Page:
Yonatan Calderon’s powerful 2013 play about Holocaust survivor Charlotte Rosner is lyrical, though it fails to reach its full dramatic potential. First debuted at the 2017 Women and War Festival, the drama revolves around Rosner’s relationship with Nazi Anneliese Kohlmann during World War Two. Revital Snir’s choreography deftly weaves scenes together whilst evoking Rosner’s past life as the prima ballerina in pre-War Prague. Artfully directed by Ariella Eshed, the use of dance, physical theatre and music portrays feelings of loss, guilt and love.
This proves to be the crucial fabric of the play as disappointingly many of the lines fall flat, muting Calderon’s script. The play’s hybrid of Brecht and naturalism overshadows the words themselves, detracting from the scrip’s potency. However, Batel Israel’s performance shines through; she consistently punctuated her words with emotional intensity. Whether she was an inmate at a concentration camp, a Nazi cabaret host or fascist Doctor, her characterisation was captivating. The other two actors did not differentiate as convincingly between characters, blunting the play’s emotional intensity.
The performance began with a gripping tableau. As the audience filed in, there was a palpable disconnect between the older Charlotte, sitting in her Tel Aviv apartment ‘haunted by her ghosts’ and the present. Despite the intimacy of The Old Red Lion’s attic theatre, the stripped back set, furnished with few props against a naked black wall, emphasises the psychological trauma at the centre of the play. The script works hard to thematically link the first Gulf War with World War Two and parallels the narrative of Giselle with Ilsa and Charlotte’s love story. At times this pays off although due to the generally wooden acting, the allusions appear prescriptive and uninspiring.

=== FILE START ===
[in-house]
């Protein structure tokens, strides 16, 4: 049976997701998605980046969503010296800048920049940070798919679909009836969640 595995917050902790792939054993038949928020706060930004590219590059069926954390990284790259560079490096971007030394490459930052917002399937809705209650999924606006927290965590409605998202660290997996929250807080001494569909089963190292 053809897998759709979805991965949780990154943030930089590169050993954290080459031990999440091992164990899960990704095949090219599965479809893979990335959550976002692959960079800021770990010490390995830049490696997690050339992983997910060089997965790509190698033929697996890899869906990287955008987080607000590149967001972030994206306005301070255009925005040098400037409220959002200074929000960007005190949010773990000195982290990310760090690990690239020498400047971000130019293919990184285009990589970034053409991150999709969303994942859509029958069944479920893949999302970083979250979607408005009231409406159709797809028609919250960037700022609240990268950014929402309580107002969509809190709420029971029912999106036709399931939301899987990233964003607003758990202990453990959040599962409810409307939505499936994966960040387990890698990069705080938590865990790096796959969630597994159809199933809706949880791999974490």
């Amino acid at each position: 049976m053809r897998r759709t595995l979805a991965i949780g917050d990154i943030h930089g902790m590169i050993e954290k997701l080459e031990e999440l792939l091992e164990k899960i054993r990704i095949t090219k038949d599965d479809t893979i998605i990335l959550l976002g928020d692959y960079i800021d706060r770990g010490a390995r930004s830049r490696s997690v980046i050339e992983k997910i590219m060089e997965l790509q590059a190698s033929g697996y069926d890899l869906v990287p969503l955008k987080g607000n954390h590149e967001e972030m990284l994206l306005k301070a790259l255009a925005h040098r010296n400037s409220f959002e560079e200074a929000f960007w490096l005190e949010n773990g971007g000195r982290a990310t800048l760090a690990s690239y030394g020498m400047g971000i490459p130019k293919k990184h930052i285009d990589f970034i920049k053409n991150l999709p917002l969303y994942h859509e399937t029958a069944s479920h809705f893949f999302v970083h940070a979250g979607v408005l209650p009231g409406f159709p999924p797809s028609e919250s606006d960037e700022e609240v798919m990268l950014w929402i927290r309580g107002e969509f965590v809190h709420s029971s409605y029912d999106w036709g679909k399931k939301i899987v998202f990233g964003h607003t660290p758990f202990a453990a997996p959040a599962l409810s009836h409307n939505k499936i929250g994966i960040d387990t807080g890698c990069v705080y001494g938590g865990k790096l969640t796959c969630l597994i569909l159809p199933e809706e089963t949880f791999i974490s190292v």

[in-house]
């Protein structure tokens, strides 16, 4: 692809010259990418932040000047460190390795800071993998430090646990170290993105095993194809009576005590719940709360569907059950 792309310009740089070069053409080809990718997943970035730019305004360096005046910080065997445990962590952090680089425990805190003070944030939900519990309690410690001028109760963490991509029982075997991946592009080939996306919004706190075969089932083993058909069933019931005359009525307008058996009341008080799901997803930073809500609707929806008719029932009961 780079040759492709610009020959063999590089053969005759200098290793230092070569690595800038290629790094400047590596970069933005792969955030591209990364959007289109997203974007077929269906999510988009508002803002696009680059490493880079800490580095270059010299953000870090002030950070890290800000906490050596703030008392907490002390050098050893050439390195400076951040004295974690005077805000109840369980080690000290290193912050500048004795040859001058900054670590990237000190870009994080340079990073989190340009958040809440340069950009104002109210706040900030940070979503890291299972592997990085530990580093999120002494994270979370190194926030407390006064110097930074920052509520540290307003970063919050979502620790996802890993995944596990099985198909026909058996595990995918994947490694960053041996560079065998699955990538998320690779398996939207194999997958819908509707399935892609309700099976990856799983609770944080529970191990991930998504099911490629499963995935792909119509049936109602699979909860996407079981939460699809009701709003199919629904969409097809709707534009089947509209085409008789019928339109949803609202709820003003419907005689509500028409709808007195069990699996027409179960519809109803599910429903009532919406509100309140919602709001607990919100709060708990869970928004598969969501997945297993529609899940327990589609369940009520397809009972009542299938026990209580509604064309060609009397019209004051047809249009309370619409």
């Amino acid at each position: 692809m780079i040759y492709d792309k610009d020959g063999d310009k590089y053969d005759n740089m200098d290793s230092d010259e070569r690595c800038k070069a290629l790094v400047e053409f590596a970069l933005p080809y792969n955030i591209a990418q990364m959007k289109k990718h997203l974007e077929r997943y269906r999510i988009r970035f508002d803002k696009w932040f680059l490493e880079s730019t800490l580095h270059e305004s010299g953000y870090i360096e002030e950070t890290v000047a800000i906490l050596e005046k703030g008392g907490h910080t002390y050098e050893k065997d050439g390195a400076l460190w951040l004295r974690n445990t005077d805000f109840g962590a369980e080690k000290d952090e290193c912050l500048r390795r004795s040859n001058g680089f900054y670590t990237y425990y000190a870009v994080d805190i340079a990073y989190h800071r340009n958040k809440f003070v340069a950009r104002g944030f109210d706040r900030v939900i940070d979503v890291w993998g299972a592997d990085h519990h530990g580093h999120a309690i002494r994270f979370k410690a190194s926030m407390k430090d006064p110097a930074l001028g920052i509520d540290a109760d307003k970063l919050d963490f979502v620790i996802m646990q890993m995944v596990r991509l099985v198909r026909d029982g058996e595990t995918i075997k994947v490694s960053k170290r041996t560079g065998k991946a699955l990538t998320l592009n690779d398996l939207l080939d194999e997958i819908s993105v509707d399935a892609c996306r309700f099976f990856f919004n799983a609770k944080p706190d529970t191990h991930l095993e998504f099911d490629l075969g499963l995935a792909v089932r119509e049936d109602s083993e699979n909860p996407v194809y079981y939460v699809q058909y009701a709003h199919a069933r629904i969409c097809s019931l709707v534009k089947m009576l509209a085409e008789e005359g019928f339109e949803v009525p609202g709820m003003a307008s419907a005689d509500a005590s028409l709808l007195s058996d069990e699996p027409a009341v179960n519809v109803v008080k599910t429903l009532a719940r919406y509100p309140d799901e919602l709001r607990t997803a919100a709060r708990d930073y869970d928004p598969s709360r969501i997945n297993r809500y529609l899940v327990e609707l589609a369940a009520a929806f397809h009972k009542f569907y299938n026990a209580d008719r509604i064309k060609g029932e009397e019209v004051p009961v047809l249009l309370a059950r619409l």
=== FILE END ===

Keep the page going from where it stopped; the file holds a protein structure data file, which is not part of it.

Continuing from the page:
The play is only about an hour long, creating the opportunity for crucible of concentrated emotions but the dulled lines prevent the drama from reaching a true climax. A scene that should be heart wrenching – when Charlotte’s closest friend in the concentration camps dies, seconds after liberation – leaves much wanting. The Tik – Sho- Ret Theatre company behind Under the Skin seems to be one to watch, as the premise of this play is interesting. Their mission is to ‘provide a platform for Israeli and Jewish theatre in the UK, ‘encouraging cultural and artistic exchange’. And while they may have presented a thought-provoking play, living up to their aims, the emotions in this play could be taken further.